Aphrodisiac properties and a clean sweat are not things you might expect to see on the average tasting note, but then sauvignon blanc does throw up some of the most vivid aromatics out there, and the wines of Saint Clair, one of New Zealand’s finest producers, are far from average.
Certainly, the tasting put on for Majestic staff was an opportunity for many interesting discussions, and even when trying to decipher my rather illegible scrawlings the morning after, my impression was that the evening was a great insight into developments at the forefront of New Zealand wine.
Relative newcomers on the scene, operating under the name since just 1994 (although their vines go back several decades) Saint Clair’s range is proving hugely popular, their sauvignon blanc especially – unsurprisingly perhaps, given it bears all the hallmarks of great Kiwi sauvignon. But just as New Zealand is not one uniform piece of ground, neither is New Zealand sauvignon one generic wine, and it can be reductive to talk about such varied wines in blanket terms.
Recognising the dangers of being pigeon-holed perhaps, Saint Clair are leading the way in the diversity stakes within the sauvignon variety, particularly with the adventurous Pioneer Block range, in which each name and number corresponds to a particular plot of land, or “block”. This represents a wise move away from the less sophisticated varietal emphasis towards something closer to ‘terroir’, a process of looking in fine detail at the individual characteristics of different areas and taking the wine production forward responsively.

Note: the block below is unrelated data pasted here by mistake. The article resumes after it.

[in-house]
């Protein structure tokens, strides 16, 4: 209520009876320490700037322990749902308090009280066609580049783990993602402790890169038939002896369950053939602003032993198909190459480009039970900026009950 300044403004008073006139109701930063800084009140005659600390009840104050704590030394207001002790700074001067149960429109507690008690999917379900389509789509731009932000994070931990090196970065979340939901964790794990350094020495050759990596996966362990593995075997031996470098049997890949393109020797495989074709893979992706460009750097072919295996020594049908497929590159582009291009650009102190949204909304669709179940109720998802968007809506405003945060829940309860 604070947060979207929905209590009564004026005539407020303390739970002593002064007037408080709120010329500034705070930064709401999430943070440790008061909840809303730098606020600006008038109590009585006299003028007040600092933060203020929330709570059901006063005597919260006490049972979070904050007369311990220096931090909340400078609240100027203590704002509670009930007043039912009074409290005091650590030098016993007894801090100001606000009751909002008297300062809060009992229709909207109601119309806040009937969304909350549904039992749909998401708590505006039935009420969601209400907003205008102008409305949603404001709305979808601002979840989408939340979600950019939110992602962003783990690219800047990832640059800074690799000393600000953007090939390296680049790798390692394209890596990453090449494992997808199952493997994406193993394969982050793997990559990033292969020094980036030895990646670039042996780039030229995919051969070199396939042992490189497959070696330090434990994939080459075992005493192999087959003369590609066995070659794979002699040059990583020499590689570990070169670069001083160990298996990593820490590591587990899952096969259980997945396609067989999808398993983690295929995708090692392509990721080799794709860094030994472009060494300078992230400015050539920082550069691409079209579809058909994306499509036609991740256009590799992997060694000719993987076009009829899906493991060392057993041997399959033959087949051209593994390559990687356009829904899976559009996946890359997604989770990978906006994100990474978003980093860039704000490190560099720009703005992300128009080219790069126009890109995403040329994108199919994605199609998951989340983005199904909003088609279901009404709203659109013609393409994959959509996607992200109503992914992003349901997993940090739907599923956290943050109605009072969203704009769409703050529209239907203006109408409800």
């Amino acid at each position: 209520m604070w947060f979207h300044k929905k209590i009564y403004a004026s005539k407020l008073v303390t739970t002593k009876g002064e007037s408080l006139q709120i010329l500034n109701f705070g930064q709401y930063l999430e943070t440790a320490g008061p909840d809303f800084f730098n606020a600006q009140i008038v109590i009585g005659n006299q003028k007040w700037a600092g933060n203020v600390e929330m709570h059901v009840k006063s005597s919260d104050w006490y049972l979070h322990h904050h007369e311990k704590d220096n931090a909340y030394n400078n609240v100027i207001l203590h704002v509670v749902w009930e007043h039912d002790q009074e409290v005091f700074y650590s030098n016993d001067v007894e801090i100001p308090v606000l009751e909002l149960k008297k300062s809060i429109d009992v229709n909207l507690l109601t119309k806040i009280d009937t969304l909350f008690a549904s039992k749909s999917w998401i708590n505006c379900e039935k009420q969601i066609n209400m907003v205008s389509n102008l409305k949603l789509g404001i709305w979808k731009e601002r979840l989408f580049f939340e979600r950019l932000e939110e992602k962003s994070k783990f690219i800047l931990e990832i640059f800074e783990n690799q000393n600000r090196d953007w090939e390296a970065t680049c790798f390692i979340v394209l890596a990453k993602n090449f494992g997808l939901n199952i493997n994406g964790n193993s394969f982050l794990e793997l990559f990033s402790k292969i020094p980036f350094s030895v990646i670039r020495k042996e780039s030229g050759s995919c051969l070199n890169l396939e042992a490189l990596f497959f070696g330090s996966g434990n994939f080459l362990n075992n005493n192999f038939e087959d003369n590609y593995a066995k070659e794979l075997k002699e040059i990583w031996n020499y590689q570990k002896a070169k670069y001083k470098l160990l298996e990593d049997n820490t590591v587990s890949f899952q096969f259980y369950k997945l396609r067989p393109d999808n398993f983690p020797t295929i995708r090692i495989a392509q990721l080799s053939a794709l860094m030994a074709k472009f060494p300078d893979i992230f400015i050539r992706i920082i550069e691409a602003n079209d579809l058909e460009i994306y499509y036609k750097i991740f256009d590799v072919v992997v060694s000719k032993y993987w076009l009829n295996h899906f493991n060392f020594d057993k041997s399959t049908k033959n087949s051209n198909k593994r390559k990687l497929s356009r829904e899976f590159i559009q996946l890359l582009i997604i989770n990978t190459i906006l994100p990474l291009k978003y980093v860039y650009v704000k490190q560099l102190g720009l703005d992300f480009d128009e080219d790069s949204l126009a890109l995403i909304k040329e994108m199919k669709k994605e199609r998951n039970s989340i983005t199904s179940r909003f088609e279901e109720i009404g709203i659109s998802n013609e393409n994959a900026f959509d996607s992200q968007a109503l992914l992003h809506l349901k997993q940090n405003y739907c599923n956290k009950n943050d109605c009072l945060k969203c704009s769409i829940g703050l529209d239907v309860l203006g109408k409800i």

Does it make a difference? In short, yes: whether it’s the angle at which the rows of vines are planted or the proximity of the land to the sea or a river, the wines are unmistakably New Zealand sauvignon, but the changes within the spectrum of aromas from one to another are also clearly discernible. Strong notes shared between the wines include blackcurrant and passion fruit, and even what chief winemaker Matt Thomson describes as a seductive “clean sweat” (the French prefer the more cautious term: “boxwood”), but more individual elements such as grass or green pepper show through in some of the wines too. And just as sauvignon blanc is no one-trick pony, neither is New Zealand. Most producers have already started branching out into pinot noir, riesling, chardonnay, pinot grigio and so on to provide essential breadth.
As you might expect, Saint Clair’s range beyond sauvignon is very strong; their pinot noirs ranging from silky to explosive, the chardonnays beautifully made, with good use of oak (both American and French in different cases). In fact, in a hugely unofficial and very limited poll I made at the end of our tasting, many Majestic staff actually voted the pinots and the chardonnays the pick of the bunch, so if sauvignon isn’t your thing then these are definitely well worth a try, although you will have to wait to sample their delicious chardonnay as it’s currently on a boat somewhere (due to arrive in store in the second half of April). Whether we will all be drinking as much sauvignon ten years down the line is hard to say, perhaps a new variety will be wowing us, but whatever happens on that front, Saint Clair already have their backs well covered.